Price cap plan for funerals shelved by CMA
Plans for price caps on the cost of funerals have been shelved for the time being because of coronavirus.
A long-running investigation by the UK’s competition authority concluded the sector was not working well for grieving families. It found rising costs and difficulties for people to compare prices.
But any plans for a major overhaul of the sector have now been ruled out by the Competition and Markets Authority (CMA) owing to the Covid-19 crisis.
Government plans to move the regulation of pre-paid funerals to the Financial Conduct Authority had already been delayed by the pandemic.
Meanwhile, the industry has been waiting for 17 months for a conclusion to the CMA’s separate investigation covering the cost of funerals, crematoria, and other charges faced by families organising a funeral after a loved one has died.
Previous commentary has likened the sector to “the Wild West”, as funeral directors are unregulated in England, Wales and Northern Ireland.
The CMA said there were clear problems with the sector, but some of its radical proposals to change it had to be delayed or cancelled entirely owing to coronavirus.
“Some [funeral directors] are providing unacceptably low levels of care of the deceased,” the CMA said.
It said fees charged by funeral directors and crematoria had risen above the rising cost of living, as measured by inflation, for at least a decade. It said larger chains had consistently raised prices.
A report earlier this year by insurer SunLife suggested the average cost of a basic funeral has risen by more than 9% in a year in some regions, with the cost typically £4,417.
Prices and product information were also extremely difficult to compare, the CMA said, and so grieving families simply chose services that were close to them, which had been recommended or they already knew about.
The regulator had been considering price controls, but instead it is proposing the sector to give clearer information on costs and services to people.
It has also proposed a registration and inspection system, similar to that used in Scotland, across the rest of the UK.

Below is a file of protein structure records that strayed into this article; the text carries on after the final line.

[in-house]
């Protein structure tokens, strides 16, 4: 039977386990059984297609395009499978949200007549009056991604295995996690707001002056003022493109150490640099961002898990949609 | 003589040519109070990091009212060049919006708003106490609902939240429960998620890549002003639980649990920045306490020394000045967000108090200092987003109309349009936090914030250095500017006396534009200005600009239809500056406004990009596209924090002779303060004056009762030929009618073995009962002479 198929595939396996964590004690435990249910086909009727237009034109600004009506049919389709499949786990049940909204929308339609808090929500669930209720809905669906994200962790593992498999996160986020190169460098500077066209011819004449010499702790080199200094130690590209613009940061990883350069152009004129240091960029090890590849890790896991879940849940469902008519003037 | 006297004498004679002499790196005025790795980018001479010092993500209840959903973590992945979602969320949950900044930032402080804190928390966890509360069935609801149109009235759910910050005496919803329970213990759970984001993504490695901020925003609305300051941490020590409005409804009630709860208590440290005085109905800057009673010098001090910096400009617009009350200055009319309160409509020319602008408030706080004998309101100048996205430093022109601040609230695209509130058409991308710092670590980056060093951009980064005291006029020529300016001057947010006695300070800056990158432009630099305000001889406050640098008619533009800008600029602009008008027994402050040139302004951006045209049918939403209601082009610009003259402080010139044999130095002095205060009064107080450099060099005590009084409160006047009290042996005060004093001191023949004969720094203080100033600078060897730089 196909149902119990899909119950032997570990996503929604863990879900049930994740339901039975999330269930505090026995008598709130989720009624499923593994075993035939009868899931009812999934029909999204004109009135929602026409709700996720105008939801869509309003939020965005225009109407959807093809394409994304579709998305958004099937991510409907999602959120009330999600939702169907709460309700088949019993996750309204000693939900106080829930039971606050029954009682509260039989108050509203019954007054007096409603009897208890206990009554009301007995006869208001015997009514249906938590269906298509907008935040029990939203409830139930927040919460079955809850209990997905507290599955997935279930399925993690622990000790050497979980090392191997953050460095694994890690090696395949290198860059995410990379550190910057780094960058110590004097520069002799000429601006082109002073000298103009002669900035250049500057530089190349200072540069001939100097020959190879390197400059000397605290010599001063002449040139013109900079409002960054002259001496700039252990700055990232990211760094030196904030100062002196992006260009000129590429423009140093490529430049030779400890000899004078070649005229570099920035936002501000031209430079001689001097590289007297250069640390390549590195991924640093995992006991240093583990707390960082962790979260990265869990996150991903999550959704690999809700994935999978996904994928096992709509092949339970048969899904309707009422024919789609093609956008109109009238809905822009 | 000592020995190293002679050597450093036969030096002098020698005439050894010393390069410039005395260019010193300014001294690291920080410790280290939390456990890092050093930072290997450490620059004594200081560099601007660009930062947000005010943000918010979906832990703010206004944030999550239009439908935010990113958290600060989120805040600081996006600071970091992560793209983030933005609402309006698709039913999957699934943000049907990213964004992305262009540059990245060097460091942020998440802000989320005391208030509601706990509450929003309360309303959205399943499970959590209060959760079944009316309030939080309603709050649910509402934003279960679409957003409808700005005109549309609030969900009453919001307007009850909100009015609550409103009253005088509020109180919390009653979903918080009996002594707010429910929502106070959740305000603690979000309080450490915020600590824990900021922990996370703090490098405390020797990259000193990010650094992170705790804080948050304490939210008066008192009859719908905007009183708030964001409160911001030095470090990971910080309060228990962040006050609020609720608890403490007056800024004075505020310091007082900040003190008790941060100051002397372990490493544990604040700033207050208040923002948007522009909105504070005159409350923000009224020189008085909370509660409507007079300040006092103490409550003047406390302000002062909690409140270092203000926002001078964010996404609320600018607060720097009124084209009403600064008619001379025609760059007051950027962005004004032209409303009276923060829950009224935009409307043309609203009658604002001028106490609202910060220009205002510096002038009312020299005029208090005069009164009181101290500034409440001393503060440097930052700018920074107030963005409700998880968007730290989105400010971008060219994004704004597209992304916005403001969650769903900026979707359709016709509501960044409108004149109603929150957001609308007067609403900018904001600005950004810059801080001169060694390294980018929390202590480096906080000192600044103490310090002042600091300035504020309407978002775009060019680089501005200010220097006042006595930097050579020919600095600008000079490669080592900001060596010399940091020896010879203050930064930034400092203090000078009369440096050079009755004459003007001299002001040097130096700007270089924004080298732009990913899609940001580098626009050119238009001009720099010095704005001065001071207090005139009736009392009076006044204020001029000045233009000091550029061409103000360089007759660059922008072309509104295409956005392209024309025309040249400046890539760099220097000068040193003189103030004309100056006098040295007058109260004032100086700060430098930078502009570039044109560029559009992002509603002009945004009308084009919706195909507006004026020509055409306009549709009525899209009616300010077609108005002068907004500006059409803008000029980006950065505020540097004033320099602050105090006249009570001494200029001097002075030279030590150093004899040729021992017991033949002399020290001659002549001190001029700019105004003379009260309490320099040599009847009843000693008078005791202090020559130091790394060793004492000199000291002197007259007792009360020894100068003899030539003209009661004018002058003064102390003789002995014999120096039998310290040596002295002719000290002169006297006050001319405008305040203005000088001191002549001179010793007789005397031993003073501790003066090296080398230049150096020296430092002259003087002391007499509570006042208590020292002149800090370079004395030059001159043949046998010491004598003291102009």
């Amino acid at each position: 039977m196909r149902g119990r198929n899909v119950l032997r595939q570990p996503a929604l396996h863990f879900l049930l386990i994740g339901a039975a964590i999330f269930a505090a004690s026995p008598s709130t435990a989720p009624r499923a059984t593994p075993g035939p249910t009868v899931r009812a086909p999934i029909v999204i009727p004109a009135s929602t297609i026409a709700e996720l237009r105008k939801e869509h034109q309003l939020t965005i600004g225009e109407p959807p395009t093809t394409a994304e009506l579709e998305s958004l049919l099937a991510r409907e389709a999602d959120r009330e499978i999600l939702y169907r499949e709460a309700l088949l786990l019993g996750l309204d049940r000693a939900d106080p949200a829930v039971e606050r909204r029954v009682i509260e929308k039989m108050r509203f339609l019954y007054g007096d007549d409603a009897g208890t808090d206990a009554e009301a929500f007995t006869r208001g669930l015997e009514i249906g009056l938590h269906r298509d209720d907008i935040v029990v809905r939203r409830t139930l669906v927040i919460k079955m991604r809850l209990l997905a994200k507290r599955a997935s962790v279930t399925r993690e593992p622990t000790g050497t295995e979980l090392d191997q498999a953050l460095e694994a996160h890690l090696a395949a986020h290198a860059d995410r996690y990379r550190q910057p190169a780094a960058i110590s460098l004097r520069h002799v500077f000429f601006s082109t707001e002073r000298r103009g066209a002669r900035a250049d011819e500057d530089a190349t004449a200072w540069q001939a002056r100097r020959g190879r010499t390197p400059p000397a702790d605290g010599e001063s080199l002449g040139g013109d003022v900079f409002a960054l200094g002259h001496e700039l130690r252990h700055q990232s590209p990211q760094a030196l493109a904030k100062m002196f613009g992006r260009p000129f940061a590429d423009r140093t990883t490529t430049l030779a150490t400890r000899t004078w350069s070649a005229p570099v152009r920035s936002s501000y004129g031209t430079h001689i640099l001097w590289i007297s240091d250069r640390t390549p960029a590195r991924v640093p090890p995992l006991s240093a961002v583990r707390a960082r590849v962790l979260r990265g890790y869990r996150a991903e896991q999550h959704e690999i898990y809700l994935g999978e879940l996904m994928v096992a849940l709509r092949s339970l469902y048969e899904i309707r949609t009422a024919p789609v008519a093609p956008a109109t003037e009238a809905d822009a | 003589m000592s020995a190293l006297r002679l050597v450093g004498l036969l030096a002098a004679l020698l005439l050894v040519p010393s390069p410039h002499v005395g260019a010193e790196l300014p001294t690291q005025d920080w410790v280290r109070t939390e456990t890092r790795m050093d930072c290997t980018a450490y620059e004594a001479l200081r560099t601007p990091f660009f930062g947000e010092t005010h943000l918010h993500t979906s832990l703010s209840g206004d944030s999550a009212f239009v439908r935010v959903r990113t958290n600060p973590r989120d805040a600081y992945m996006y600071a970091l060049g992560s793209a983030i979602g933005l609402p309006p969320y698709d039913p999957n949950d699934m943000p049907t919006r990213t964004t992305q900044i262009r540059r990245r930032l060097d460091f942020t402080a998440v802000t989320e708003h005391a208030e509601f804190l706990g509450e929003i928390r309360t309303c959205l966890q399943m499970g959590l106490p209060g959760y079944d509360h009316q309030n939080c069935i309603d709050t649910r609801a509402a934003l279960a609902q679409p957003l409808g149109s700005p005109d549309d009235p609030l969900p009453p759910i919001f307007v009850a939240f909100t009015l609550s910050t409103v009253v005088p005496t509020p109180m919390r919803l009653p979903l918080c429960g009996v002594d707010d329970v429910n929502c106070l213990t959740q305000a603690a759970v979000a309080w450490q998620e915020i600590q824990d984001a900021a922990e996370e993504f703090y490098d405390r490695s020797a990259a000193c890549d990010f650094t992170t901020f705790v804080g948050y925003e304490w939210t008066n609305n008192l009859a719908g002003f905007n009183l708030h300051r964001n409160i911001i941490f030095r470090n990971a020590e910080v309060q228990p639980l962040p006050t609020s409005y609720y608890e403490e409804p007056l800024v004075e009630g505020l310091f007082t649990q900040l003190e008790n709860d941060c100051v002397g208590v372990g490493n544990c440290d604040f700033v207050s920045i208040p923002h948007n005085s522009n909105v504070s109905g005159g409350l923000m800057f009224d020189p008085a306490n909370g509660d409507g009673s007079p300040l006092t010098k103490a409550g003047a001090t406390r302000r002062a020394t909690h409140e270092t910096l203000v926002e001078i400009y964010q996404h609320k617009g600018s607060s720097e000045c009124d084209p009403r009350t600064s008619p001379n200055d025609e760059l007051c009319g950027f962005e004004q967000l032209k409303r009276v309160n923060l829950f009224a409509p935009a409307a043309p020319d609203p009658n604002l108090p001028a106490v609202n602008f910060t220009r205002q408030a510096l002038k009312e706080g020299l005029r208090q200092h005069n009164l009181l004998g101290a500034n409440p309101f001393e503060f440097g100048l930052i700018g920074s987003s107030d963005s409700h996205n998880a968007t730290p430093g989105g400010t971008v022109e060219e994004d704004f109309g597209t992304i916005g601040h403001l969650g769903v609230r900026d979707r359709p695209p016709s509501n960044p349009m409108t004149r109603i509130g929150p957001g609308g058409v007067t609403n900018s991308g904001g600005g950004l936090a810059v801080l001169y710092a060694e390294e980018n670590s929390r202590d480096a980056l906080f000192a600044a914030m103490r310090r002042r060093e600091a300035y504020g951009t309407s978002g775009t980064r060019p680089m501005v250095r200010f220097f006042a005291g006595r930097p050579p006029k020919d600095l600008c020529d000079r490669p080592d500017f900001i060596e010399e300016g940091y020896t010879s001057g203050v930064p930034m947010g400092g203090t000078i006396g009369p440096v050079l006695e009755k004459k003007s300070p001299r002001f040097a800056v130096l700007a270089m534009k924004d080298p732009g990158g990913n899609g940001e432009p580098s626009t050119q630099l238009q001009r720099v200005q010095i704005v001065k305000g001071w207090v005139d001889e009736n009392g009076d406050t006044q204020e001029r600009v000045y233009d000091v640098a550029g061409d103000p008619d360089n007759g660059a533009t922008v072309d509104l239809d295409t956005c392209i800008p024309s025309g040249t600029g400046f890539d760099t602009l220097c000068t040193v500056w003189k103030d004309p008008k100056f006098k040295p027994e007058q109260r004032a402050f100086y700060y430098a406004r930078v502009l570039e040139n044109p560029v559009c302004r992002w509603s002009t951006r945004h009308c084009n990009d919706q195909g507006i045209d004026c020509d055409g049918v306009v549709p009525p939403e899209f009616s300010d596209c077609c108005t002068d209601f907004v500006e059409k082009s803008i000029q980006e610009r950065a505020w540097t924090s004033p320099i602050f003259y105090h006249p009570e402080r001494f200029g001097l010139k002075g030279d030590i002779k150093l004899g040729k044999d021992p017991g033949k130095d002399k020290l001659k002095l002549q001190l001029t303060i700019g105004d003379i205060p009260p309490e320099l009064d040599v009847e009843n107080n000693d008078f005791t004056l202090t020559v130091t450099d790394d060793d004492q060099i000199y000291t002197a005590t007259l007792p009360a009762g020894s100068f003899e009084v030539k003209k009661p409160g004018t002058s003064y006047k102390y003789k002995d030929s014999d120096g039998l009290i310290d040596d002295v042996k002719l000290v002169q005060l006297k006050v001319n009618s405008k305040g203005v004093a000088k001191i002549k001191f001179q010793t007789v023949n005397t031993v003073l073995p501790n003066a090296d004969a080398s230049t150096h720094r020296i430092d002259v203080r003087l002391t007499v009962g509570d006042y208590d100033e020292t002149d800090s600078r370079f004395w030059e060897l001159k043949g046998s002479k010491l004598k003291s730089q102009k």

It said there was no opportunity to test more severe measures owing to the extra demand and strict regulation placed on the funeral sector by coronavirus, and the reduced capacity of local and national government to get involved owing to the pandemic.
It said there had been a “serious dilemma” caused by the need for reform coming up against “insurmountable obstacles” caused by coronavirus.
“Our proposals will hold open the door to price controls when circumstances created by the pandemic change sufficiently to permit these to be considered,” said Martin Coleman, who chaired the CMA investigation.
The industry has welcomed the CMA’s approach, given current pressures.
“We are pleased that an earlier proposal to introduce price controls, which would be inappropriate and potentially highly damaging at this time of restricted funeral services, has been shelved,” the National Society of Allied and Independent Funeral Directors said.
Karen Hitchman, 56, from Mossley in Greater Manchester, told BBC News last year that when her parents died within six weeks of each other she had no savings to pay for their funerals.
“Afterwards when you sit down and think about it, it [is] extortionate. It’s robbery, you can’t afford to live, you can’t afford to die,” she said.
Ms Hitchman eventually received help from the government and charities but said funeral costs in general were too high for those already struggling to make ends meet.
“Obviously when you’re in a state of shock and you’re dealing with a funeral, it’s the last thing you think of,” she said.